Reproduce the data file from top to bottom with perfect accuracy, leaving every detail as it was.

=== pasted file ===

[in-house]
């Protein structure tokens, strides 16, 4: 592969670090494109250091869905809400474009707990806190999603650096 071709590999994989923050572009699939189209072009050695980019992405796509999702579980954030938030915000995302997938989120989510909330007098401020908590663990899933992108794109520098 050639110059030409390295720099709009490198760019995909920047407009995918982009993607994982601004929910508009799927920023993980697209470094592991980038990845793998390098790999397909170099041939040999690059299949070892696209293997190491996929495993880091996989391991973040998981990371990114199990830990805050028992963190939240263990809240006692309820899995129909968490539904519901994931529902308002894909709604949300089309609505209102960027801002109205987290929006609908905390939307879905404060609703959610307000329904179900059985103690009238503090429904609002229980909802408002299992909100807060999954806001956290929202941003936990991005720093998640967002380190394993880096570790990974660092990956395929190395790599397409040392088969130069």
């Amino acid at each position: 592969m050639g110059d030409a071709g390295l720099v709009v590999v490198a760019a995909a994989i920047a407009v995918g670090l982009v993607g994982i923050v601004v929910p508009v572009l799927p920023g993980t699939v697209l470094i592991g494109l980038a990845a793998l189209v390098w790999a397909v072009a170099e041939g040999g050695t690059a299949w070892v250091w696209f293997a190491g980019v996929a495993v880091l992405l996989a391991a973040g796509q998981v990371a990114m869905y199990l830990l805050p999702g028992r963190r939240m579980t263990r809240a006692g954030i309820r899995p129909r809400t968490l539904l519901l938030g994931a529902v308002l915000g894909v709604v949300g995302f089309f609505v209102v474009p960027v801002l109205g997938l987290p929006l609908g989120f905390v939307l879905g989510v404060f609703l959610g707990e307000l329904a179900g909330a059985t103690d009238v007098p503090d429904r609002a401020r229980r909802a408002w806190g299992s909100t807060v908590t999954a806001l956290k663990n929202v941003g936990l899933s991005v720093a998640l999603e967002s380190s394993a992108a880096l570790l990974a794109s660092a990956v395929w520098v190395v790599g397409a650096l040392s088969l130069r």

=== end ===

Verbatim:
[in-house]
């Protein structure tokens, strides 16, 4: 592969670090494109250091869905809400474009707990806190999603650096 071709590999994989923050572009699939189209072009050695980019992405796509999702579980954030938030915000995302997938989120989510909330007098401020908590663990899933992108794109520098 050639110059030409390295720099709009490198760019995909920047407009995918982009993607994982601004929910508009799927920023993980697209470094592991980038990845793998390098790999397909170099041939040999690059299949070892696209293997190491996929495993880091996989391991973040998981990371990114199990830990805050028992963190939240263990809240006692309820899995129909968490539904519901994931529902308002894909709604949300089309609505209102960027801002109205987290929006609908905390939307879905404060609703959610307000329904179900059985103690009238503090429904609002229980909802408002299992909100807060999954806001956290929202941003936990991005720093998640967002380190394993880096570790990974660092990956395929190395790599397409040392088969130069």
């Amino acid at each position: 592969m050639g110059d030409a071709g390295l720099v709009v590999v490198a760019a995909a994989i920047a407009v995918g670090l982009v993607g994982i923050v601004v929910p508009v572009l799927p920023g993980t699939v697209l470094i592991g494109l980038a990845a793998l189209v390098w790999a397909v072009a170099e041939g040999g050695t690059a299949w070892v250091w696209f293997a190491g980019v996929a495993v880091l992405l996989a391991a973040g796509q998981v990371a990114m869905y199990l830990l805050p999702g028992r963190r939240m579980t263990r809240a006692g954030i309820r899995p129909r809400t968490l539904l519901l938030g994931a529902v308002l915000g894909v709604v949300g995302f089309f609505v209102v474009p960027v801002l109205g997938l987290p929006l609908g989120f905390v939307l879905g989510v404060f609703l959610g707990e307000l329904a179900g909330a059985t103690d009238v007098p503090d429904r609002a401020r229980r909802a408002w806190g299992s909100t807060v908590t999954a806001l956290k663990n929202v941003g936990l899933s991005v720093a998640l999603e967002s380190s394993a992108a880096l570790l990974a794109s660092a990956v395929w520098v190395v790599g397409a650096l040392s088969l130069r």